The focus in A Hacker's Mind moves from IT to organizational systems. For hacking to occur, a system of rules, such as corporate policies, must be hacked. And policies are plentiful.

The author explains that it's "one short step from hacking computers to hacking economics, politics, and social systems," as they are just as vulnerable to hacking as technology. 

Protecting the integrity of any system is rooted in the character and values of those in charge. Hiring decisions, which are extremely important but imperfect, are often a door ajar. To quote one observer, "People are honest most of the time but become dishonest in some situations when they perceive there is an advantage to be gained from it."

The book's critical point is that not all systems are equally hackable. Complex systems with many rules are the most vulnerable because there are more possibilities for unanticipated and unintended consequences.

Schneier makes clear: "Complexity is the worst enemy of security."

Questions to ask--
  • What are the non-technological vulnerabilities in your system? 
  • Who has access to the system? 
  • What is at risk if the system is hacked? 
  • How to patch a system?
If you are responsible for an enterprise, know it can and will be hacked (rules bent or ignored, boundaries stretched, goals subverted). Therefore, keep policies and procedures simple to reduce security risks. 

Cognitive hacking is powerful

Schneier wants everyone to know that any time something can alter information, choice, and agency, it represents a danger to the human mind.

"If you can hack a mind, you can hack any system governed by human action," he writes.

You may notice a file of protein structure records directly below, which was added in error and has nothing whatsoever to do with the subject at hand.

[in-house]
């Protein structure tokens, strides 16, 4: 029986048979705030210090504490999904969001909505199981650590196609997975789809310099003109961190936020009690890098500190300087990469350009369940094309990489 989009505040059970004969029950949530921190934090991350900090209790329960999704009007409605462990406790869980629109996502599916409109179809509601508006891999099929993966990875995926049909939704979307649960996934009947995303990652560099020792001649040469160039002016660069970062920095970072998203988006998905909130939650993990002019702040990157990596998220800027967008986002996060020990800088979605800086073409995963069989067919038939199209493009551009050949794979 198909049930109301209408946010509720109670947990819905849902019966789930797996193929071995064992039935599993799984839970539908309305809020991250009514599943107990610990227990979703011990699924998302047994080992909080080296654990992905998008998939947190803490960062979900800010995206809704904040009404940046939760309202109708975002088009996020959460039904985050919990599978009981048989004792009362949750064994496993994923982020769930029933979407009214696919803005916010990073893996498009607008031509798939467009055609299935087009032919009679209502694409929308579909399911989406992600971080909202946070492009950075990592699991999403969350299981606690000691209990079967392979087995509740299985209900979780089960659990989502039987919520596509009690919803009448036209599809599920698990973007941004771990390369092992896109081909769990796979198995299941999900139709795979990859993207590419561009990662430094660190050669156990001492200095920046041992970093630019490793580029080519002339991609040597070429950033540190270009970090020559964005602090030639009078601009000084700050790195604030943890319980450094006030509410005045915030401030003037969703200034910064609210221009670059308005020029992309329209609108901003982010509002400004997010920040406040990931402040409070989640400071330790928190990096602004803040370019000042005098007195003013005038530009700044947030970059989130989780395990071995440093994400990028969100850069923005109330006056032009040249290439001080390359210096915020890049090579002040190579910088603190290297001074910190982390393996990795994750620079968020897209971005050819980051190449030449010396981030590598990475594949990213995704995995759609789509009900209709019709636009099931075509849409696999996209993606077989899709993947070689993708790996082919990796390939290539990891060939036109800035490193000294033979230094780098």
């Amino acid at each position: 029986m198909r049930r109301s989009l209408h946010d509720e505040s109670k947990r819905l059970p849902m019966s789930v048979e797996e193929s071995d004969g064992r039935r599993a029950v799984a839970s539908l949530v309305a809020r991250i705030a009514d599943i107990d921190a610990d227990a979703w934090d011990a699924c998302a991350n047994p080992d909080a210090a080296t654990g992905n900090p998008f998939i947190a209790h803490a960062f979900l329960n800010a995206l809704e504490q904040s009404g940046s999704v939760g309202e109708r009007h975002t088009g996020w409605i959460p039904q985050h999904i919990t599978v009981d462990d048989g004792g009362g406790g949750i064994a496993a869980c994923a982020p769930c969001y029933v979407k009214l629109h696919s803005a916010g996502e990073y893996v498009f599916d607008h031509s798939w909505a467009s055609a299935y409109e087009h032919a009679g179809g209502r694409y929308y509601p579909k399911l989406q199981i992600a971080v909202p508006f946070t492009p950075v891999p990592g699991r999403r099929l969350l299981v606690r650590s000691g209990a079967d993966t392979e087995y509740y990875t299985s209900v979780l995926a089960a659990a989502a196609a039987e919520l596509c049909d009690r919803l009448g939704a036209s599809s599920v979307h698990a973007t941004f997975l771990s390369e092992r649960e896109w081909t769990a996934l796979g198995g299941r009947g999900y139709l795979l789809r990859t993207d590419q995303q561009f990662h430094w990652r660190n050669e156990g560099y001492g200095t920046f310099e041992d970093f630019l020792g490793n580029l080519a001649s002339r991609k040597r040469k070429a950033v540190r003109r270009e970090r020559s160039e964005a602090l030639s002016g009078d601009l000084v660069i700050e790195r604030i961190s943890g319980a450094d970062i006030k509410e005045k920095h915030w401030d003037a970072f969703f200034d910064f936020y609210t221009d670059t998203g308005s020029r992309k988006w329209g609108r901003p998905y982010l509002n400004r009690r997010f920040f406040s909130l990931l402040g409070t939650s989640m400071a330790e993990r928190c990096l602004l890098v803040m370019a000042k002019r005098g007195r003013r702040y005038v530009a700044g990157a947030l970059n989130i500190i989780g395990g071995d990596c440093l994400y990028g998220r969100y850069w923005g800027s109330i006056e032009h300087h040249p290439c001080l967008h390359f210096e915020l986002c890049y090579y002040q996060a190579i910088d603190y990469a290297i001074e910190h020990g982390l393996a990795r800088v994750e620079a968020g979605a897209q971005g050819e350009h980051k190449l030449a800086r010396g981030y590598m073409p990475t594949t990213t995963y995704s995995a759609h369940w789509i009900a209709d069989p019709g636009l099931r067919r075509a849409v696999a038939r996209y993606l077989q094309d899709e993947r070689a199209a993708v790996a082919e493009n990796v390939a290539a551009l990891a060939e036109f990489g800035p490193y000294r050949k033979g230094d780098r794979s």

Can AI machines think?

AI, or artificial intelligence, is defined in A Hacker's Mind as (a) computers that can generally sense, think, or act and (b) as an umbrella term encompassing a broad array of decision-making technologies that stimulate human thinking.

An example of that last point is how specialized AI is designed for a specific task, like controlling a self-driving car. 

Tech writer Andy Kessler says, "Computers win in realms with defined rules, but humans have free will and make choices."

The AI insight:
  • Data goes in one end, and an answer comes out the other. It is challenging to understand how the system reached its conclusion. 
  • Human decisions could be more explainable. While offered, they're more after-the-fact justifications than actual explanations. 
  • AIs don't solve problems like humans do. Their limitations are different than ours. They'll consider more possible solutions than we might.
  • Remember that humans control AIs. All AI systems are designed and bankrolled by humans who want to manipulate other humans in a particular way for a specific purpose.

A corporate plan 

Steve Durbin, Chief Executive of the Information Security Forum, recommends that AI be viewed from the lens of corporate strategy and risk. 

"Before you can chart an AI strategy, develop a thorough understanding of its potential, its current usage across the organization, and the security challenges and threats that lie ahead," he emphasizes. 

At the corporate level, there is a need to integrate ethical considerations into policy and procedures. "Fairness, transparency, accountability, and privacy are the most ethical considerations surrounding AI," Durbin concludes. 

In the AI gold rush (Nvidia and OpenAI), programming and security are the next frontiers. Bringing untold financial gain, higher-than-average risk, and opportunities for hacking systems previously unconceived.  


(C) Bredholt & Co.